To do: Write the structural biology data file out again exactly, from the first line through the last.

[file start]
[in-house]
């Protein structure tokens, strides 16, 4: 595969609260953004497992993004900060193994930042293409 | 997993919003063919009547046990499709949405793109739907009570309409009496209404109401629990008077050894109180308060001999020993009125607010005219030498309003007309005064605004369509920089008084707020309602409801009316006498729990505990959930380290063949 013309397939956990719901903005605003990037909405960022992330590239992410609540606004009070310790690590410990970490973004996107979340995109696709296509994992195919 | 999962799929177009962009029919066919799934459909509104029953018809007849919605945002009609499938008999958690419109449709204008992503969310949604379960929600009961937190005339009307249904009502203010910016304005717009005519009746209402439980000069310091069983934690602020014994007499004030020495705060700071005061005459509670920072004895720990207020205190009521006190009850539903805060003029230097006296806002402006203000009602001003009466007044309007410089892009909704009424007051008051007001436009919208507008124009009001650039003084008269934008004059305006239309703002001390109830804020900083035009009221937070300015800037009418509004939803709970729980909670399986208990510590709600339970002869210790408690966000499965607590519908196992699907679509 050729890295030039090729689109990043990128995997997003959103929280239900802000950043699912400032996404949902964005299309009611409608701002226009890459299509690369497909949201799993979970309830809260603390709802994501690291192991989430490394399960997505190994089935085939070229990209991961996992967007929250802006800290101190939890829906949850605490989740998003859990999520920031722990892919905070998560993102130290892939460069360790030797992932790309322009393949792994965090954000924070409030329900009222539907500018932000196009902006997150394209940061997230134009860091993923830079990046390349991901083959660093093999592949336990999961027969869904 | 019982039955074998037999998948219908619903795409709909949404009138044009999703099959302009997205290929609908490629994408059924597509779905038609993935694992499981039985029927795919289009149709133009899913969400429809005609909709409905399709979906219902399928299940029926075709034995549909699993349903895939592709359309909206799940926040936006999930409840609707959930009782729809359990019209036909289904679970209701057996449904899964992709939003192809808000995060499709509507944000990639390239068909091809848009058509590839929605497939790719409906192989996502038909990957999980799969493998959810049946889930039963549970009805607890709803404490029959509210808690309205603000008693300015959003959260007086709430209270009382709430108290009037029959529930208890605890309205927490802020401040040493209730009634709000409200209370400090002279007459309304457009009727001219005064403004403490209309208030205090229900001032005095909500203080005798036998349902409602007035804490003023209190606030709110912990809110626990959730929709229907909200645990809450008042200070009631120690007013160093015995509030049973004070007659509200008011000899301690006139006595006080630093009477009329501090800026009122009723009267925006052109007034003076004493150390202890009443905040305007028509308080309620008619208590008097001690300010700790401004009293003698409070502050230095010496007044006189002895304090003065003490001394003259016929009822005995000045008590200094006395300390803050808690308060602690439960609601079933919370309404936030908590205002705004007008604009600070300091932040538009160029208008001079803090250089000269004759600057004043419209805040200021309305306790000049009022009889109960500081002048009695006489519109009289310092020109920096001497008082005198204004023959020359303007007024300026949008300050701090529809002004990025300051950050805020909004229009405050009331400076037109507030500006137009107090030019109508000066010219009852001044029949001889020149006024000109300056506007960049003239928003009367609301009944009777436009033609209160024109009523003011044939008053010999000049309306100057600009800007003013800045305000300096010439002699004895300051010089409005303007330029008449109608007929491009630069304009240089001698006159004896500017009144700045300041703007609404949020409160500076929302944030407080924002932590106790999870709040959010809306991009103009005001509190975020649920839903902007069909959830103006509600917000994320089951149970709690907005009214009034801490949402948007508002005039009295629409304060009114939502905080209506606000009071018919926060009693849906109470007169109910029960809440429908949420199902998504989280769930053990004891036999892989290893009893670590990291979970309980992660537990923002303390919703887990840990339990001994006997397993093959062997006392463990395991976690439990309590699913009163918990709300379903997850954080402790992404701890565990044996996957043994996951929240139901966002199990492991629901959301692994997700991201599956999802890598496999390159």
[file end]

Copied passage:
[in-house]
């Protein structure tokens, strides 16, 4: 595969609260953004497992993004900060193994930042293409 | 997993919003063919009547046990499709949405793109739907009570309409009496209404109401629990008077050894109180308060001999020993009125607010005219030498309003007309005064605004369509920089008084707020309602409801009316006498729990505990959930380290063949 013309397939956990719901903005605003990037909405960022992330590239992410609540606004009070310790690590410990970490973004996107979340995109696709296509994992195919 | 999962799929177009962009029919066919799934459909509104029953018809007849919605945002009609499938008999958690419109449709204008992503969310949604379960929600009961937190005339009307249904009502203010910016304005717009005519009746209402439980000069310091069983934690602020014994007499004030020495705060700071005061005459509670920072004895720990207020205190009521006190009850539903805060003029230097006296806002402006203000009602001003009466007044309007410089892009909704009424007051008051007001436009919208507008124009009001650039003084008269934008004059305006239309703002001390109830804020900083035009009221937070300015800037009418509004939803709970729980909670399986208990510590709600339970002869210790408690966000499965607590519908196992699907679509 050729890295030039090729689109990043990128995997997003959103929280239900802000950043699912400032996404949902964005299309009611409608701002226009890459299509690369497909949201799993979970309830809260603390709802994501690291192991989430490394399960997505190994089935085939070229990209991961996992967007929250802006800290101190939890829906949850605490989740998003859990999520920031722990892919905070998560993102130290892939460069360790030797992932790309322009393949792994965090954000924070409030329900009222539907500018932000196009902006997150394209940061997230134009860091993923830079990046390349991901083959660093093999592949336990999961027969869904 | 019982039955074998037999998948219908619903795409709909949404009138044009999703099959302009997205290929609908490629994408059924597509779905038609993935694992499981039985029927795919289009149709133009899913969400429809005609909709409905399709979906219902399928299940029926075709034995549909699993349903895939592709359309909206799940926040936006999930409840609707959930009782729809359990019209036909289904679970209701057996449904899964992709939003192809808000995060499709509507944000990639390239068909091809848009058509590839929605497939790719409906192989996502038909990957999980799969493998959810049946889930039963549970009805607890709803404490029959509210808690309205603000008693300015959003959260007086709430209270009382709430108290009037029959529930208890605890309205927490802020401040040493209730009634709000409200209370400090002279007459309304457009009727001219005064403004403490209309208030205090229900001032005095909500203080005798036998349902409602007035804490003023209190606030709110912990809110626990959730929709229907909200645990809450008042200070009631120690007013160093015995509030049973004070007659509200008011000899301690006139006595006080630093009477009329501090800026009122009723009267925006052109007034003076004493150390202890009443905040305007028509308080309620008619208590008097001690300010700790401004009293003698409070502050230095010496007044006189002895304090003065003490001394003259016929009822005995000045008590200094006395300390803050808690308060602690439960609601079933919370309404936030908590205002705004007008604009600070300091932040538009160029208008001079803090250089000269004759600057004043419209805040200021309305306790000049009022009889109960500081002048009695006489519109009289310092020109920096001497008082005198204004023959020359303007007024300026949008300050701090529809002004990025300051950050805020909004229009405050009331400076037109507030500006137009107090030019109508000066010219009852001044029949001889020149006024000109300056506007960049003239928003009367609301009944009777436009033609209160024109009523003011044939008053010999000049309306100057600009800007003013800045305000300096010439002699004895300051010089409005303007330029008449109608007929491009630069304009240089001698006159004896500017009144700045300041703007609404949020409160500076929302944030407080924002932590106790999870709040959010809306991009103009005001509190975020649920839903902007069909959830103006509600917000994320089951149970709690907005009214009034801490949402948007508002005039009295629409304060009114939502905080209506606000009071018919926060009693849906109470007169109910029960809440429908949420199902998504989280769930053990004891036999892989290893009893670590990291979970309980992660537990923002303390919703887990840990339990001994006997397993093959062997006392463990395991976690439990309590699913009163918990709300379903997850954080402790992404701890565990044996996957043994996951929240139901966002199990492991629901959301692994997700991201599956999802890598496999390159």